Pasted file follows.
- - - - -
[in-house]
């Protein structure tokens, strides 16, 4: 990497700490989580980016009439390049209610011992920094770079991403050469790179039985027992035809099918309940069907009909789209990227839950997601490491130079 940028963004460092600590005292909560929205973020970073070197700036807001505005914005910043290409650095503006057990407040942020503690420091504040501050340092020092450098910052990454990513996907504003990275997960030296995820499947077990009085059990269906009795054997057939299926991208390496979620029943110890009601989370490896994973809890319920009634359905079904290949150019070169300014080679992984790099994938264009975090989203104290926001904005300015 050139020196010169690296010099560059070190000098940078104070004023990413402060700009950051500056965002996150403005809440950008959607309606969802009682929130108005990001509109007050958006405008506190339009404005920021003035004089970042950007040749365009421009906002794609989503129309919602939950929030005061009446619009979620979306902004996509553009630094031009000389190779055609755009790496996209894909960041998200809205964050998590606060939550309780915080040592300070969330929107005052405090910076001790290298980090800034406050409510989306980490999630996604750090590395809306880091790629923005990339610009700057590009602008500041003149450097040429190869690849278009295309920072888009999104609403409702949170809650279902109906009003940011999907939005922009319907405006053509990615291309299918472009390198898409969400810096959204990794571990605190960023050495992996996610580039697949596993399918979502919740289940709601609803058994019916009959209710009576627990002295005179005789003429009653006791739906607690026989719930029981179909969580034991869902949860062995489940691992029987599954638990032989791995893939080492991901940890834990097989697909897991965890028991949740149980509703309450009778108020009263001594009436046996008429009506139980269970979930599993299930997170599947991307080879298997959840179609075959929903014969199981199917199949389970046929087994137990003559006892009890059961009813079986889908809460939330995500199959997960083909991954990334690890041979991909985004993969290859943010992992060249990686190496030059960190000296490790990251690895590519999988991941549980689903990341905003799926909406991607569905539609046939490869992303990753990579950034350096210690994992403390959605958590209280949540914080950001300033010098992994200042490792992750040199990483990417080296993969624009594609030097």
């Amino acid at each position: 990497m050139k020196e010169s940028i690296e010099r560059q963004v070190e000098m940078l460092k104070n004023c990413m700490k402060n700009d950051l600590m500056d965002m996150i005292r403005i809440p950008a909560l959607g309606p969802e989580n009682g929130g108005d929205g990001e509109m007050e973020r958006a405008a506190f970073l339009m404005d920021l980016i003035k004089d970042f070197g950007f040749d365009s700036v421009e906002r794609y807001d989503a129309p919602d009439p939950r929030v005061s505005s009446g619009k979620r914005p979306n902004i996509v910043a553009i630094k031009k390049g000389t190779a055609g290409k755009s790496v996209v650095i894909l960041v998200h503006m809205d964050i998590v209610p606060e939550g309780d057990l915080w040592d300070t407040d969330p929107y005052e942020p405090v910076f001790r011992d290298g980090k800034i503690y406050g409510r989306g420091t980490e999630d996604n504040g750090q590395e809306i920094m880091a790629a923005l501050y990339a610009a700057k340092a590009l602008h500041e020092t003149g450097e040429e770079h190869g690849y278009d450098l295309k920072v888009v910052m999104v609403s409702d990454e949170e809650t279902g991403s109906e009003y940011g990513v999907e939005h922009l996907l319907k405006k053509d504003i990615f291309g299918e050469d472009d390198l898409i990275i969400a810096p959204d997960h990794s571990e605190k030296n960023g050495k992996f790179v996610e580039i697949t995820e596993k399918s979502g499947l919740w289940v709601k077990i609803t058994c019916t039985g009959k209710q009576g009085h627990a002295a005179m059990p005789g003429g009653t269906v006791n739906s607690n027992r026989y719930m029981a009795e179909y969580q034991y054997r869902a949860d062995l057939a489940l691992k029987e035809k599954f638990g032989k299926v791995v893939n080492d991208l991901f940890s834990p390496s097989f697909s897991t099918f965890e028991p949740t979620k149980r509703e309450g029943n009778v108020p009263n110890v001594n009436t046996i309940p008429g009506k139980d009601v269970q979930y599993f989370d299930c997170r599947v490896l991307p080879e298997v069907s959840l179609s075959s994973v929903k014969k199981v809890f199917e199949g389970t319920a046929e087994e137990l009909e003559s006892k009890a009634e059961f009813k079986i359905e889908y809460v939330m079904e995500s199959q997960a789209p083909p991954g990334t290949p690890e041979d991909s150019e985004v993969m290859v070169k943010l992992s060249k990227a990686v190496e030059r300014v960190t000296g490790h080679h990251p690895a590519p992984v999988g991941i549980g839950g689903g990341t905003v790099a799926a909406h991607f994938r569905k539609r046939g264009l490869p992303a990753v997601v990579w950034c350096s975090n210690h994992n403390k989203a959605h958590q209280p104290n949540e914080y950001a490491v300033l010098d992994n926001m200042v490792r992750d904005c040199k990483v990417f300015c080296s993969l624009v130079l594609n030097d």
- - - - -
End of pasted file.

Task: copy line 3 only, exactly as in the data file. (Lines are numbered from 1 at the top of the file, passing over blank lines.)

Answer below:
């Amino acid at each position: 990497m050139k020196e010169s940028i690296e010099r560059q963004v070190e000098m940078l460092k104070n004023c990413m700490k402060n700009d950051l600590m500056d965002m996150i005292r403005i809440p950008a909560l959607g309606p969802e989580n009682g929130g108005d929205g990001e509109m007050e973020r958006a405008a506190f970073l339009m404005d920021l980016i003035k004089d970042f070197g950007f040749d365009s700036v421009e906002r794609y807001d989503a129309p919602d009439p939950r929030v005061s505005s009446g619009k979620r914005p979306n902004i996509v910043a553009i630094k031009k390049g000389t190779a055609g290409k755009s790496v996209v650095i894909l960041v998200h503006m809205d964050i998590v209610p606060e939550g309780d057990l915080w040592d300070t407040d969330p929107y005052e942020p405090v910076f001790r011992d290298g980090k800034i503690y406050g409510r989306g420091t980490e999630d996604n504040g750090q590395e809306i920094m880091a790629a923005l501050y990339a610009a700057k340092a590009l602008h500041e020092t003149g450097e040429e770079h190869g690849y278009d450098l295309k920072v888009v910052m999104v609403s409702d990454e949170e809650t279902g991403s109906e009003y940011g990513v999907e939005h922009l996907l319907k405006k053509d504003i990615f291309g299918e050469d472009d390198l898409i990275i969400a810096p959204d997960h990794s571990e605190k030296n960023g050495k992996f790179v996610e580039i697949t995820e596993k399918s979502g499947l919740w289940v709601k077990i609803t058994c019916t039985g009959k209710q009576g009085h627990a002295a005179m059990p005789g003429g009653t269906v006791n739906s607690n027992r026989y719930m029981a009795e179909y969580q034991y054997r869902a949860d062995l057939a489940l691992k029987e035809k599954f638990g032989k299926v791995v893939n080492d991208l991901f940890s834990p390496s097989f697909s897991t099918f965890e028991p949740t979620k149980r509703e309450g029943n009778v108020p009263n110890v001594n009436t046996i309940p008429g009506k139980d009601v269970q979930y599993f989370d299930c997170r599947v490896l991307p080879e298997v069907s959840l179609s075959s994973v929903k014969k199981v809890f199917e199949g389970t319920a046929e087994e137990l009909e003559s006892k009890a009634e059961f009813k079986i359905e889908y809460v939330m079904e995500s199959q997960a789209p083909p991954g990334t290949p690890e041979d991909s150019e985004v993969m290859v070169k943010l992992s060249k990227a990686v190496e030059r300014v960190t000296g490790h080679h990251p690895a590519p992984v999988g991941i549980g839950g689903g990341t905003v790099a799926a909406h991607f994938r569905k539609r046939g264009l490869p992303a990753v997601v990579w950034c350096s975090n210690h994992n403390k989203a959605h958590q209280p104290n949540e914080y950001a490491v300033l010098d992994n926001m200042v490792r992750d904005c040199k990483v990417f300015c080296s993969l624009v130079l594609n030097d």